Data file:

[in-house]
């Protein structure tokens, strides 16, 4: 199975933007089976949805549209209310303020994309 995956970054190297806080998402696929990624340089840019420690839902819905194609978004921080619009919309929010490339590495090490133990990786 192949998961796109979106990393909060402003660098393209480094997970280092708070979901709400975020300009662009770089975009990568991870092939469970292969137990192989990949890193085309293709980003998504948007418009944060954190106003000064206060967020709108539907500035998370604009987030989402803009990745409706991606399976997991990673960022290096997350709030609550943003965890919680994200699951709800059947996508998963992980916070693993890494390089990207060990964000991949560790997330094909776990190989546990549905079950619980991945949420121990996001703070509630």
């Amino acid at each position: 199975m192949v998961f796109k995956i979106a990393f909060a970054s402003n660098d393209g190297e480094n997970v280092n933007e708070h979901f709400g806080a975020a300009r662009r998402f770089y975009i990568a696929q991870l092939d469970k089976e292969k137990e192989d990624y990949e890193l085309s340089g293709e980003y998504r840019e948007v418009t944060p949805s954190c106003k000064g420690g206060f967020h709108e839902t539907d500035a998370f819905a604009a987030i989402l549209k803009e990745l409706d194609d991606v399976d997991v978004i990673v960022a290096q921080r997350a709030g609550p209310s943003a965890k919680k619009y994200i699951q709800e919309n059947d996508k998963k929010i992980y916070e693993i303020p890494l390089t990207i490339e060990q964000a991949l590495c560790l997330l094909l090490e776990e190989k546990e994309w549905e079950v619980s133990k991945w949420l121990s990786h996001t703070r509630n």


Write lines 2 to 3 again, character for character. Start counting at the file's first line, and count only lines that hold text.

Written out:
């Protein structure tokens, strides 16, 4: 199975933007089976949805549209209310303020994309 995956970054190297806080998402696929990624340089840019420690839902819905194609978004921080619009919309929010490339590495090490133990990786 192949998961796109979106990393909060402003660098393209480094997970280092708070979901709400975020300009662009770089975009990568991870092939469970292969137990192989990949890193085309293709980003998504948007418009944060954190106003000064206060967020709108539907500035998370604009987030989402803009990745409706991606399976997991990673960022290096997350709030609550943003965890919680994200699951709800059947996508998963992980916070693993890494390089990207060990964000991949560790997330094909776990190989546990549905079950619980991945949420121990996001703070509630």
């Amino acid at each position: 199975m192949v998961f796109k995956i979106a990393f909060a970054s402003n660098d393209g190297e480094n997970v280092n933007e708070h979901f709400g806080a975020a300009r662009r998402f770089y975009i990568a696929q991870l092939d469970k089976e292969k137990e192989d990624y990949e890193l085309s340089g293709e980003y998504r840019e948007v418009t944060p949805s954190c106003k000064g420690g206060f967020h709108e839902t539907d500035a998370f819905a604009a987030i989402l549209k803009e990745l409706d194609d991606v399976d997991v978004i990673v960022a290096q921080r997350a709030g609550p209310s943003a965890k919680k619009y994200i699951q709800e919309n059947d996508k998963k929010i992980y916070e693993i303020p890494l390089t990207i490339e060990q964000a991949l590495c560790l997330l094909l090490e776990e190989k546990e994309w549905e079950v619980s133990k991945w949420l121990s990786h996001t703070r509630n």